Wheat rotting after a bumper harvest
14 June 2012. India now has greater stockpile of grains than any other country in the world except China. This was the result of agricultural innovation and generous farm subsidies. It exports grains to countries like Saudi Arabia and Australia. Yet one fifth of its people are malnourished – this is twice the rate of other developing countries like Vietnam. This is the result of pervasive corruption, mismanagement and waste.
The lawmakers, advocates for the poor, economists and the news media are increasingly calling for an overhaul of the food policies. The government is considering additional laws that would also allow the poor to buy more rice and wheat at lower prices.
Still a lot of grain is wasted due to want of adequate storage facilities. But critics say that without fundamental reforms, the extra money will only deepen the nation’s budget deficit and further enrich the corrupt officials who routinely steal food from various levels of the distribution chain.
India’s food policy has two central goals: to provide farmers with higher and more consistent prices for their crops than they would get from the open market, and to sell food grains to the poor at lower prices than they would pay at private stores.
The federal government buys grain and stores it. Each state can take a certain amount of grain from these stocks based on how many of its residents are poor. The states deliver the grain to subsidized shops and decide which families get the ration cards that allow them to buy cheap wheat and rice there. But the management of the whole system is inefficient and corrupt.
The sprawling system costs the government 750 billion rupees ($13.6 billion) a year, almost 1 percent of India’s gross domestic product. Despite a 50% increase in food production in the last two decades, the country’s 21% of the population remain undernourished, according to the International Food Policy Research Institute, a research group in Washington.
The new food security law could more than double the government’s outlays to 2 trillion rupees a year, according to some estimates.
As of early May, the government had a stockpile of 71 million tons. This is 20% more than the previous year’s stockpile. A recent World Bank study says that only 41.4 percent of the grain picked up by the states from federal warehouses reaches Indian homes. The rest goes into the pockets of corrupt politicians and officials all along the chain, from warehouse managers to shopkeepers, steal food and sell it to traders, pocketing tidy, illicit profits.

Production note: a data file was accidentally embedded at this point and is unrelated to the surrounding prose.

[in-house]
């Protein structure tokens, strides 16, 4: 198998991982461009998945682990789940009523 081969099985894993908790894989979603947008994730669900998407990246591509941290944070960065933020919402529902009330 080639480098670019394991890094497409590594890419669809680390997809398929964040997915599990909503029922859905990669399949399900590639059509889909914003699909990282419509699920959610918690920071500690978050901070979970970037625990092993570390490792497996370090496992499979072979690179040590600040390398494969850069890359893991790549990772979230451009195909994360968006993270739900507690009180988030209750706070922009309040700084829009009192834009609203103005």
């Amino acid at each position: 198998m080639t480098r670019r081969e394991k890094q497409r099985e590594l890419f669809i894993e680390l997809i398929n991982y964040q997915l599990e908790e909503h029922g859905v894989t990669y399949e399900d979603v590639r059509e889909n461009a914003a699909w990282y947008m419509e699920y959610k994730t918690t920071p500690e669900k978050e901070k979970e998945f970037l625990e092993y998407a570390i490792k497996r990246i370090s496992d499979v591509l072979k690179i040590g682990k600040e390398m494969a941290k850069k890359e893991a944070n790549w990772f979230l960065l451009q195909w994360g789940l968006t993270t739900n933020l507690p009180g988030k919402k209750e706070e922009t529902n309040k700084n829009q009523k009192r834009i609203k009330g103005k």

Poor Indians who have ration cards often complain about both the quality and quantity of grain available at government stores, called fair price shops.
Some families do not even have ration cards because of the procedure and often the bribes required to get them. Some are denied because they cannot document their residence or income. And critics say more people would qualify if the income cut-off were raised. In New Delhi, it is 2,000 rupees ($36) a month, regardless of family size, a sum that many poor families spend on rent alone.
Indian officials say they are addressing the system’s problems. Some states, like Tamil Nadu and Chhattisgarh, have made big improvements by using technology to track food and have made it easier for almost all households to get ration cards. Other states, like Bihar, have experimented with food stamps.
Reformers argue that India should move toward giving the poor cash or food stamps as the United States, Mexico and other countries have done. That would reduce corruption and mismanagement because the government would buy and store only enough grain to insure against bad harvests.
Everybody, including the Minister for food K.V.Thomas, agrees that the system has to improve.
Officials say Parliament is likely to vote on a new food policy at the end of the year. In the meantime, the government is working on temporary solutions to its grain storage problems, putting up new silos and exporting more rice.